The fascinating story of Andy, from Staffordshire. He was 14 at the time of the EU referendum and wanted the UK to leave the EU until recently. Prepared to change his position based on new information, he has now become a Remainer Now.

First published in August 2019.

I thought I would best share and get this out there to show how varied the #RemainerNow movement is, plus giving my reasons for wanting the UK to leave the EU, and how I since changed my mind.

My political journey, like so many others’, begins in 2016. I was 14, and before then I couldn’t give a damn about politics, but I knew I didn’t like the Tories or their policies.

I was fascinated by the referendum though. I absolutely was. In English, we had to do a Speaking and Listening exam for our GCSE (I was in year 9 at that point, so they were getting it done early). My teacher suggested multiple potential topics for us to do, and the referendum was one.

I decided I would try my hand at a balanced argument around it, but concluding that I believed leaving was the best option. At the time I thought I managed it quite well. Looking back on my notes, I can see I was horribly biased in my research on the matter.

In a nutshell: I believed that the EU had too much power and was unaccountable. I had no idea about the EU Parliament or the European Council though. In addition, I fell for the £350m a week lie, believing that it could genuinely go to the NHS. Plus, ‘easiest deal in the world’ yadeyadeyada.

The penny began to drop shortly after the referendum. I hadn’t kept too much in touch with what had been going on – but in a reading of my presentation to a group of friends, one of them interrupted me halfway through and said, “You know that the £350m thing was a lie, right?”

Like most would, I got defensive, and began to make up some BS. It was only when one of my mates said “Mate, listen to me – I supported Leave, but that was an outright lie.”

Still, though, I went on with my presentation as planned, just adding that the £350m was incorrect, suggesting it as a reason people would vote for it. After all, I had put three or so months into it. I couldn’t rewrite my notes in a few weeks for the exam.

The exam went well, I passed with distinction (yay me?). I stepped away from politics for most of the rest of the year, while still believing that leaving was the best option, and that those complaining should honour the result – just like your average Brexiter.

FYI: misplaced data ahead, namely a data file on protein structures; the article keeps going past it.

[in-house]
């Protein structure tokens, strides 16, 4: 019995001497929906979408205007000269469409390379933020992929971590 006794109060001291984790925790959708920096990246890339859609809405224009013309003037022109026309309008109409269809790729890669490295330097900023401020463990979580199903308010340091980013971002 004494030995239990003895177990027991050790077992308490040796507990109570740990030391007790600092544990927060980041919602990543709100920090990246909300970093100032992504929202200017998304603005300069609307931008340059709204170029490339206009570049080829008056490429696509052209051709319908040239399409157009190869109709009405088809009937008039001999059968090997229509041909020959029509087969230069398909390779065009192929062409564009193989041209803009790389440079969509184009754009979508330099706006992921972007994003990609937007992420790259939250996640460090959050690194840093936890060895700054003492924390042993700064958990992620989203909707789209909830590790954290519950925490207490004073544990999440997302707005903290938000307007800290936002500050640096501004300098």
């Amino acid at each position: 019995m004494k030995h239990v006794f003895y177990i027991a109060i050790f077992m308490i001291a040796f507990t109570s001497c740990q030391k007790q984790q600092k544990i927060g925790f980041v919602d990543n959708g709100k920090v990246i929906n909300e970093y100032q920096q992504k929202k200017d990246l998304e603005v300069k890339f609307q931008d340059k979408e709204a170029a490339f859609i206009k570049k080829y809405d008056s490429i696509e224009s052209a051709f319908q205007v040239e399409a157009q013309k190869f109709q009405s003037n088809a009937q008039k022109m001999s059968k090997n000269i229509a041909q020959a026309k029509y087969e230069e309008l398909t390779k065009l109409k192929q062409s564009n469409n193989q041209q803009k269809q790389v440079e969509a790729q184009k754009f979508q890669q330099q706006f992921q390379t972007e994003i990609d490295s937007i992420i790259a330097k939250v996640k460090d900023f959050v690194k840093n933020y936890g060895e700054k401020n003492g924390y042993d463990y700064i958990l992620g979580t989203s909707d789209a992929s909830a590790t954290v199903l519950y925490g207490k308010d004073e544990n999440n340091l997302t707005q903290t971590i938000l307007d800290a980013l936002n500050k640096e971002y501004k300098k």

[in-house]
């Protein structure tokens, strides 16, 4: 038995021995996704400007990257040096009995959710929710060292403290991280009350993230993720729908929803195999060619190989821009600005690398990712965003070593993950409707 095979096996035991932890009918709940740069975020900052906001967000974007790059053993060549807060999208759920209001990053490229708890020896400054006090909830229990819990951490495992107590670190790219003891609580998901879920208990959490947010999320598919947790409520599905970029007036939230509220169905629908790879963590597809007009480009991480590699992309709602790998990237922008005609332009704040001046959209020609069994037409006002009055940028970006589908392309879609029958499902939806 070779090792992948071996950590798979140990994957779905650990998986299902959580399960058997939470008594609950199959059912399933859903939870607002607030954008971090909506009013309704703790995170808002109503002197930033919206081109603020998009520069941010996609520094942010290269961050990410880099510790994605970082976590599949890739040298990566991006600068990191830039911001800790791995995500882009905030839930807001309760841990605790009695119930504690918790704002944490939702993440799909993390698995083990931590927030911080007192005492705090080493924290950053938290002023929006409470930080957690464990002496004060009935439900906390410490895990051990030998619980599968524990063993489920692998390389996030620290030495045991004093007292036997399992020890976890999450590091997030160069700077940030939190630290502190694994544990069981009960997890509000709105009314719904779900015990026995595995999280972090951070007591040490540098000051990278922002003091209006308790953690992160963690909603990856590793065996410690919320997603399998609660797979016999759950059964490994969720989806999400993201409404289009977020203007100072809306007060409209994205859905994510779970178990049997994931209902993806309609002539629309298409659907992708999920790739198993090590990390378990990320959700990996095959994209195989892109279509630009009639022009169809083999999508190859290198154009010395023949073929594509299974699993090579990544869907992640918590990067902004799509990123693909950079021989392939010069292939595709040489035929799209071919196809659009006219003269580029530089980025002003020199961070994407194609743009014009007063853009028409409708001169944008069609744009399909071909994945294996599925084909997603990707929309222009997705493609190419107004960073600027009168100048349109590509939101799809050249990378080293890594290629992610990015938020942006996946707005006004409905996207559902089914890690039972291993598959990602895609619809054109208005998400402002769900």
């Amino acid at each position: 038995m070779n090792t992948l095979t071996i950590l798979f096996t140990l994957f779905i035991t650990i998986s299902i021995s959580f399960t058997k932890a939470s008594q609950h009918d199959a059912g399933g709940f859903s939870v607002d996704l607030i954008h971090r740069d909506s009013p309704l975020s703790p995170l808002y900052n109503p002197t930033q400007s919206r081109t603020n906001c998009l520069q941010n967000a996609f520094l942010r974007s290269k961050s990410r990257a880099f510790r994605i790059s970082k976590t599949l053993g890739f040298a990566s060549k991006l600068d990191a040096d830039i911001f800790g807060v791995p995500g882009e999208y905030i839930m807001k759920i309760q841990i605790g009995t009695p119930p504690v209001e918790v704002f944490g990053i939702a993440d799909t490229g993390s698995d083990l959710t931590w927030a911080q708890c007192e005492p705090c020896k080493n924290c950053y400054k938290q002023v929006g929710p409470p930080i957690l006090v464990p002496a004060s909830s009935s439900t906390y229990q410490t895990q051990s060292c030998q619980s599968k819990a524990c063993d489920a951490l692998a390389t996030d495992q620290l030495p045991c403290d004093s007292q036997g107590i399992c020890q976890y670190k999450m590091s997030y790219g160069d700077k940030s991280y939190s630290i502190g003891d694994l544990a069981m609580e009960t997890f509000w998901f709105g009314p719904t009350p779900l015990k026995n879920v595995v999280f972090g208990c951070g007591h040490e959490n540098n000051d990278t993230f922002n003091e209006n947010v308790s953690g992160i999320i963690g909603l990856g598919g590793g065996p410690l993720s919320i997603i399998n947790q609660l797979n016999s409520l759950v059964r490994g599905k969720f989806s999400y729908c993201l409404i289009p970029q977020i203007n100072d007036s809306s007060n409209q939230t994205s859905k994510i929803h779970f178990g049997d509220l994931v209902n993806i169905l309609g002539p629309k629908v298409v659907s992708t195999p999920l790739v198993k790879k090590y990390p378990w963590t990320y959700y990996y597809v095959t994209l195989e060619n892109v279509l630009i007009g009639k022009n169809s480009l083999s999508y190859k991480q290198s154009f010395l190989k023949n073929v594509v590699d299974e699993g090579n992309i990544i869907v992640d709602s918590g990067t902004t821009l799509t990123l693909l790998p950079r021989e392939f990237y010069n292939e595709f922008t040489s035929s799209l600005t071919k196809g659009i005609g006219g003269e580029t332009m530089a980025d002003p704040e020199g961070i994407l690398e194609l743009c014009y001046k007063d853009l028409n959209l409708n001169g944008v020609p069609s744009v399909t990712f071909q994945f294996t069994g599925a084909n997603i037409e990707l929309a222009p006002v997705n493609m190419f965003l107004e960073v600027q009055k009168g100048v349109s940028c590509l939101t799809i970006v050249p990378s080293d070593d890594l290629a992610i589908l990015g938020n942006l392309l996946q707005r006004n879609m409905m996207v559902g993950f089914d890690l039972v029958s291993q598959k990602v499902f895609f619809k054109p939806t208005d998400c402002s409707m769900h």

In early 2017, I stepped back in with an actual interest. For about a week I supported UKIP – then in a discussion with one of my friends, she told me exactly what they stood for – which was pretty much everything I detested. That ended that support pretty sharpish.

By the 2017 General Election, I still didn’t know who to support. I was ecstatic to see the Tories half-collapse, though. Following that, I kept an interest in politics, and halfheartedly supported Labour. After all, I didn’t know who else I could support, and I still thought leaving was the best option.

It was only around the early-mid 2018 that I really began to realise what was happening. It was then, also, that I realised that the EU had a Parliament, and learned about the European Council too. That was the Big Thing that did it for me. At that point, I became a #RemainerNow.

I was livid. I thought myself a centrist (left leaning, at least), so I latched onto the Lib Dems and began supporting them. Late 2018/early 2019 I found out about the #FBPE hashtag and thought, ‘Well, this would be a good way to get my voice heard’. It was only then that as I began to grow I realised exactly what #FBPE stood for – and then it wasn’t just a way for me to grow, it was something that I stood for.

Change UK happened, and I supported them. I realised that the taint of the 2010-2015 coalition would likely never leave the Lib Dems. Change UK were something different. I supported them because they were willing to stand up for their principles in a way that resonated brilliantly with me. Of course, then they absolutely collapsed with an almost atrocious – in my opinion – launch, and that ended my support for them.

At that point, I drifted back to the Lib Dems. I did my research, and saw that although they supported a lot of the policies during the Coalition years, they saved us from something potentially worse (as seen in 2015-2017, when the Tories had a majority of their own).

But then time went on, and I couldn’t kid myself much longer. I was too left wing for the Lib Dems, so naturally my support would go to Labour, right? Not entirely. Their Brexit policy was the big kicker. Now, I might be more inclined to support them in the future, but then that is a different story.

And here we are now, only a few months away from Brexit Day, and nowhere near ready for it. I would say my support would go to the Greens, but unless the Lib Dems stand back for them in my constituency, my vote would have to go to Labour. As much as I may dislike him (he was accused of being abusive to Westminster staff back in 2018), at the last General Election, the Labour MP Paul Farrelly won by only 30 votes, and I don’t think I could live with myself comfortably if my lack of a vote gave the seat to the Tories. Or worse – the Brexit Party.

Everybody is different, and this is something I am very conscious of, so by sharing my story today I hope I can convince others to share theirs too, and be more open, showing how different and varied our movement is.

Please, if you have read this far, do share my story, write your own if you want, do whatever... Just don’t be silent!🔷

By Andy.

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[This piece was first published as a Twitter thread and turned into the above article on 8 August 2019, with the author’s consent, with the purpose of reaching a larger audience. It has been minorly edited and corrected. | The author of the tweets writes in a personal capacity.]

(Cover: Pixabay.)